Economic growth has been above the EU average for much of the past decade, but GDP per capita stands at just 75% of that of the leading EU economies. As of 2007, Portuguese GDP grew 1.9%. The unemployment rate for 2008 (est.)is 7.6%.

Historically, the 19th century was a failure to Portugal as it was for Spain and other countries in southern Europe, and in the end of that century, Portugal entered a serious economic and financial crisis, thus it turned to colonial expansion in Africa, careless of internal reforms.

Industrialization boomed in the 1950s with Salazar's regime, leading to an average of 6% annual growth of the GDP between 1959 and 1963, 7% between 1965 and 1967, after lowering to 5,2% in 1964. Due to international crisis, the growth decrease largely. Since 1985, the country started its modernization in a very stable environment (1985 - to the present day) and it join the European Economic Community in 1986. Successive governments have done various reforms and privatized many state-controlled firms and liberalized key areas of the economy, including the financial and telecommunications sectors. Portugal developed an increasingly service-based economy and it was one of the eleven founding countries of the Euro in 1999, with very restrictive criteria, and began circulating its new currency on January 1, 2002 along with 12 other EU members.

More than half (50,8%) of continental Portugal is dedicated to agriculture. The south has developed an extensive monoculture on cereals and olive trees and the Douro Valley in vineyards. Olive trees (4,000 km²), vineyards (3,750 km²), wheat (3,000 km²) and corn (2,680 km²) are produced in vast areas. Portuguese wine and olive oil are specially appraised by nationals due to these products quality. Also, Portugal is a quality producer of fruits, namely the Algarve oranges, and Oeste region's Pera Rocha (a type of pear). Among other productions such has horticulture, floriculture, beet sugar, sunflower oil, and tobacco.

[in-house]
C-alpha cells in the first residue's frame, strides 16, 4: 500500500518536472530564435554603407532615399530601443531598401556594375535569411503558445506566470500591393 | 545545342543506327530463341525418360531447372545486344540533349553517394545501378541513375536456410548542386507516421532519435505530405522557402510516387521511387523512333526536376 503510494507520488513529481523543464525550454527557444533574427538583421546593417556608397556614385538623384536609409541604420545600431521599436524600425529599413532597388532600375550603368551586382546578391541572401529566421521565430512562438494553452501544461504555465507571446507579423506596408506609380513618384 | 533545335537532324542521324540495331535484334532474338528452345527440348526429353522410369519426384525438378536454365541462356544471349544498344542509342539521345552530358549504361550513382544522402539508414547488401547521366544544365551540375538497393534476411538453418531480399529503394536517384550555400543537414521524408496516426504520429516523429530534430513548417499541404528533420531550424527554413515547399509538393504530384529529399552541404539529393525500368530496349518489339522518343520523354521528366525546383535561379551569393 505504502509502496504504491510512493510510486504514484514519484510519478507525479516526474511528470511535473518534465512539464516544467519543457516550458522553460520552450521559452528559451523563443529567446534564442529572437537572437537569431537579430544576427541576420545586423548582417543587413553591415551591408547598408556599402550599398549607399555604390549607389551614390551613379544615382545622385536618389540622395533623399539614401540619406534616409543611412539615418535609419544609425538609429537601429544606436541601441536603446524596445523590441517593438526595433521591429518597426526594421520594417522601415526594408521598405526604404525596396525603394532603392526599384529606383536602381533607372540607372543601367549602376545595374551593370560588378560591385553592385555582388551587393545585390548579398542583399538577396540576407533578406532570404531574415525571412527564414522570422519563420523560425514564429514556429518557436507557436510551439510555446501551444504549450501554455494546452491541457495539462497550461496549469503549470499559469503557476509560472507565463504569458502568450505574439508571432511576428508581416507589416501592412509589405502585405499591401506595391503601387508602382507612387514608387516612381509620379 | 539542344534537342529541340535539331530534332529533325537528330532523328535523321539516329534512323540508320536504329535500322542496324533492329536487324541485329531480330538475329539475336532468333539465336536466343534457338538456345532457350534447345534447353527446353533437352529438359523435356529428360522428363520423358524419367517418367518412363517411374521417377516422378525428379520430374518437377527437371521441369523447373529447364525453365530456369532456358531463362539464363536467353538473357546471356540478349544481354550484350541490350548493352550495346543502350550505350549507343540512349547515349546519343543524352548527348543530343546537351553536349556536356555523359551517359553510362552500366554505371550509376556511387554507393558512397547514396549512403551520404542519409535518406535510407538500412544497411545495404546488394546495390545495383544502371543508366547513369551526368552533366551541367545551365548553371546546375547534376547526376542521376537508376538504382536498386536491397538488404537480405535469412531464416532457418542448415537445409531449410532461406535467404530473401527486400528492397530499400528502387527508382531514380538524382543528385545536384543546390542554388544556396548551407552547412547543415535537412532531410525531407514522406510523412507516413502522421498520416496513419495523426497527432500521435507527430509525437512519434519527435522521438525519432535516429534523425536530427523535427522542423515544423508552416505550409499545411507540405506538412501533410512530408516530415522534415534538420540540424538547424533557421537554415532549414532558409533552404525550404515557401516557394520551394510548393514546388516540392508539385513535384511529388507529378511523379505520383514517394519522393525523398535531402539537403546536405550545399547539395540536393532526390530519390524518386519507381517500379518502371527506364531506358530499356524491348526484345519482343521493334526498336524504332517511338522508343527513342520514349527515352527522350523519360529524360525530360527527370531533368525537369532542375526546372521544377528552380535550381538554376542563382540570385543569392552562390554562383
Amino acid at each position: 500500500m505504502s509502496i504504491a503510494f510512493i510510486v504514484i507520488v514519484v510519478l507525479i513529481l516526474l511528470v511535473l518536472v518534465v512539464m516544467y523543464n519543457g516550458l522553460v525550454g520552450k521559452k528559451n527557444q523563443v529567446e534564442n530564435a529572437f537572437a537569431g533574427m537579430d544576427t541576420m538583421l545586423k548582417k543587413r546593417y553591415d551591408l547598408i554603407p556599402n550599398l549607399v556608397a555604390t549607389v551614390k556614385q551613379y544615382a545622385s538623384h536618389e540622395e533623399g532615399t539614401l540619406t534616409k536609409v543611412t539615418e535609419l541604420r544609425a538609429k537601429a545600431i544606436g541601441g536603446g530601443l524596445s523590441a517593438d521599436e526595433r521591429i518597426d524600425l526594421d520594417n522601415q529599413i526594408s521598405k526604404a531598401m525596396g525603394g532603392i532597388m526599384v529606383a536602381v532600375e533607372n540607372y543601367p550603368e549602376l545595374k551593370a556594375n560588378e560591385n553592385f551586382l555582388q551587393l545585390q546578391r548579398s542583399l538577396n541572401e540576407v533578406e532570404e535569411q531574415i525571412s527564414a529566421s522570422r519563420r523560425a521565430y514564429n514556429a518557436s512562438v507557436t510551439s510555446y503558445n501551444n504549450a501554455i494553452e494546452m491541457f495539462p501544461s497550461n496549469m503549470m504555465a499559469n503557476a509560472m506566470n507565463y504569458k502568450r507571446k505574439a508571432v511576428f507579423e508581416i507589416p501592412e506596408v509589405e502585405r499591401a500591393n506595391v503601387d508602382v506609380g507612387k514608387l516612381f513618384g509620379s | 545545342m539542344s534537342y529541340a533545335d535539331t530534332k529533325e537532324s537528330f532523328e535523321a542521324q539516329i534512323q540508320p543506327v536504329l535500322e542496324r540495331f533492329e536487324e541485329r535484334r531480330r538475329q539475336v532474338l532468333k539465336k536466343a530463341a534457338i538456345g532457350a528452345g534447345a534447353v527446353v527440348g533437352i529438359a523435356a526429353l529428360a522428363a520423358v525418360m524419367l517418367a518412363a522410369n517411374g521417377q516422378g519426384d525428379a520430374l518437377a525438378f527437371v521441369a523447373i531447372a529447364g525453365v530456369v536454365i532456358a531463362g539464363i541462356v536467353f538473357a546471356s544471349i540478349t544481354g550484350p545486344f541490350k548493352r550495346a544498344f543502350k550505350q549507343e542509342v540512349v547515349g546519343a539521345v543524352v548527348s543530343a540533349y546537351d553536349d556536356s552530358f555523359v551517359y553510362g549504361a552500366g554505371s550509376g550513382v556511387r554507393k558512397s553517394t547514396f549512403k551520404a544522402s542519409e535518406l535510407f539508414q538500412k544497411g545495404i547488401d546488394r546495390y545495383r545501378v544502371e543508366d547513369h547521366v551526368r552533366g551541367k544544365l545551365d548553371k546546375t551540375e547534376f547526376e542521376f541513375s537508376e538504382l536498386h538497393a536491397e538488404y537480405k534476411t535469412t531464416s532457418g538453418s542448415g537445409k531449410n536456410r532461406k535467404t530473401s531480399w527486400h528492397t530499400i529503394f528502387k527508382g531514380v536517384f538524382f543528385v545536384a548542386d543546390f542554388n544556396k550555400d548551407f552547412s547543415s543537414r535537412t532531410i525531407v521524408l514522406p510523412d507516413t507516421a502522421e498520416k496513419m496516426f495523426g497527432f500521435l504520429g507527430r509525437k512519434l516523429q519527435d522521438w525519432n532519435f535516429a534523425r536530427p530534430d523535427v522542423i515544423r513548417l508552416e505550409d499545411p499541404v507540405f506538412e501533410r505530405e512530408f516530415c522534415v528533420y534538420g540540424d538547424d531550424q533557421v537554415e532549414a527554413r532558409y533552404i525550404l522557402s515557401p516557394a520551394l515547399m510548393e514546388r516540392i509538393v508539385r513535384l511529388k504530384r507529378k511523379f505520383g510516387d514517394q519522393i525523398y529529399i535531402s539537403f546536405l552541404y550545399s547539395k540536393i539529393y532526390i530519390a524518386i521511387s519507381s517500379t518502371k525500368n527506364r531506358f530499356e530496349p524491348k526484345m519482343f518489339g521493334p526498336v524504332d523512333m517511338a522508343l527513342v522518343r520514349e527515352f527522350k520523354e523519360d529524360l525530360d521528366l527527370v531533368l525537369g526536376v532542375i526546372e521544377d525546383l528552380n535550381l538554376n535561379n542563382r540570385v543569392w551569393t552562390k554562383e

Natural resources, such has copses cover about 34% of the country, namely pine trees (13,500 km²), cork oak (6,800 km²), holm oak (5,340 km²), and the eucalyptus (2,430 km²). Cork is a major production, Portugal produces half of the world's cork. Significant mining resources are tungsten, tin, and uranium.

The major industries are the textile, footwear, leather, furniture, ceramics (highlighting the international popularity of Vista Alegre), and cork. Modern industries had developed significantly: oil refineries, petrochemistry, cement production, automotive and ship industries, electrical and electronics industries, machinery and paper industries. Portugal has an ambitious and well-planned complex of petrochemical industries in Sines. Automotive and other mechanical industries are located in Setúbal, Porto, Aveiro, Braga, Santarém, and Azambuja.

Portugal's balance of trade is negative. It buys mostly in the European Union: Spain, Germany, France, Italy, and the United Kingdom. It also sells most of its products within the union: Germany, Spain, and France are the main partners.